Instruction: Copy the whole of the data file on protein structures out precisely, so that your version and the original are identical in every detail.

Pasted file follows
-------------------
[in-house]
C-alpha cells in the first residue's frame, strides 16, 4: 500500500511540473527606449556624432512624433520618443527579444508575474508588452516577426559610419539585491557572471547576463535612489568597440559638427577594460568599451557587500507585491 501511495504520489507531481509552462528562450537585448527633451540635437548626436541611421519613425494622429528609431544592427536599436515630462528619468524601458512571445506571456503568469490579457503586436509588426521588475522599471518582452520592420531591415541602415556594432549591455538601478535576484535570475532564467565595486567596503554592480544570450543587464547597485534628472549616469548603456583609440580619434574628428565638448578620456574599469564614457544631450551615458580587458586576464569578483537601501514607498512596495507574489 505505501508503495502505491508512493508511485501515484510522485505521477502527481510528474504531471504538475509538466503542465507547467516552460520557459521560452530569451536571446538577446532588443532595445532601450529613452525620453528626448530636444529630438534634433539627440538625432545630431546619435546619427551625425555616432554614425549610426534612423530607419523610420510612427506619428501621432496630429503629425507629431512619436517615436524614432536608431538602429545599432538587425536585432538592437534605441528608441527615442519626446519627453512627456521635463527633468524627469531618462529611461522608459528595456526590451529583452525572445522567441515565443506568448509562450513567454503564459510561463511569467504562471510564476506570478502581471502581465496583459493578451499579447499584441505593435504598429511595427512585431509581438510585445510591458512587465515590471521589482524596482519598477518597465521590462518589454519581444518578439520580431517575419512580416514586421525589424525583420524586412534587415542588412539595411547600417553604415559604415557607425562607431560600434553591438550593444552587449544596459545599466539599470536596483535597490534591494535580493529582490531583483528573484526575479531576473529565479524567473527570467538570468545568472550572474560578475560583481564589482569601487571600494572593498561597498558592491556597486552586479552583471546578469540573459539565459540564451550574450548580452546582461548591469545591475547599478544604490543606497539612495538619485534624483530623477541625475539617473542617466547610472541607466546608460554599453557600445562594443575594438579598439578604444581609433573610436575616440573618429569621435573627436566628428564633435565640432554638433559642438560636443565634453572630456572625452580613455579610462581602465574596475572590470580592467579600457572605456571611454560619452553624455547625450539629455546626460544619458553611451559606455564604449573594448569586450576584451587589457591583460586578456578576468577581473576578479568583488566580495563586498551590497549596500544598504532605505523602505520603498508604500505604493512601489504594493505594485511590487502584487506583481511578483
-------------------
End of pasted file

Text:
[in-house]
C-alpha cells in the first residue's frame, strides 16, 4: 500500500511540473527606449556624432512624433520618443527579444508575474508588452516577426559610419539585491557572471547576463535612489568597440559638427577594460568599451557587500507585491 501511495504520489507531481509552462528562450537585448527633451540635437548626436541611421519613425494622429528609431544592427536599436515630462528619468524601458512571445506571456503568469490579457503586436509588426521588475522599471518582452520592420531591415541602415556594432549591455538601478535576484535570475532564467565595486567596503554592480544570450543587464547597485534628472549616469548603456583609440580619434574628428565638448578620456574599469564614457544631450551615458580587458586576464569578483537601501514607498512596495507574489 505505501508503495502505491508512493508511485501515484510522485505521477502527481510528474504531471504538475509538466503542465507547467516552460520557459521560452530569451536571446538577446532588443532595445532601450529613452525620453528626448530636444529630438534634433539627440538625432545630431546619435546619427551625425555616432554614425549610426534612423530607419523610420510612427506619428501621432496630429503629425507629431512619436517615436524614432536608431538602429545599432538587425536585432538592437534605441528608441527615442519626446519627453512627456521635463527633468524627469531618462529611461522608459528595456526590451529583452525572445522567441515565443506568448509562450513567454503564459510561463511569467504562471510564476506570478502581471502581465496583459493578451499579447499584441505593435504598429511595427512585431509581438510585445510591458512587465515590471521589482524596482519598477518597465521590462518589454519581444518578439520580431517575419512580416514586421525589424525583420524586412534587415542588412539595411547600417553604415559604415557607425562607431560600434553591438550593444552587449544596459545599466539599470536596483535597490534591494535580493529582490531583483528573484526575479531576473529565479524567473527570467538570468545568472550572474560578475560583481564589482569601487571600494572593498561597498558592491556597486552586479552583471546578469540573459539565459540564451550574450548580452546582461548591469545591475547599478544604490543606497539612495538619485534624483530623477541625475539617473542617466547610472541607466546608460554599453557600445562594443575594438579598439578604444581609433573610436575616440573618429569621435573627436566628428564633435565640432554638433559642438560636443565634453572630456572625452580613455579610462581602465574596475572590470580592467579600457572605456571611454560619452553624455547625450539629455546626460544619458553611451559606455564604449573594448569586450576584451587589457591583460586578456578576468577581473576578479568583488566580495563586498551590497549596500544598504532605505523602505520603498508604500505604493512601489504594493505594485511590487502584487506583481511578483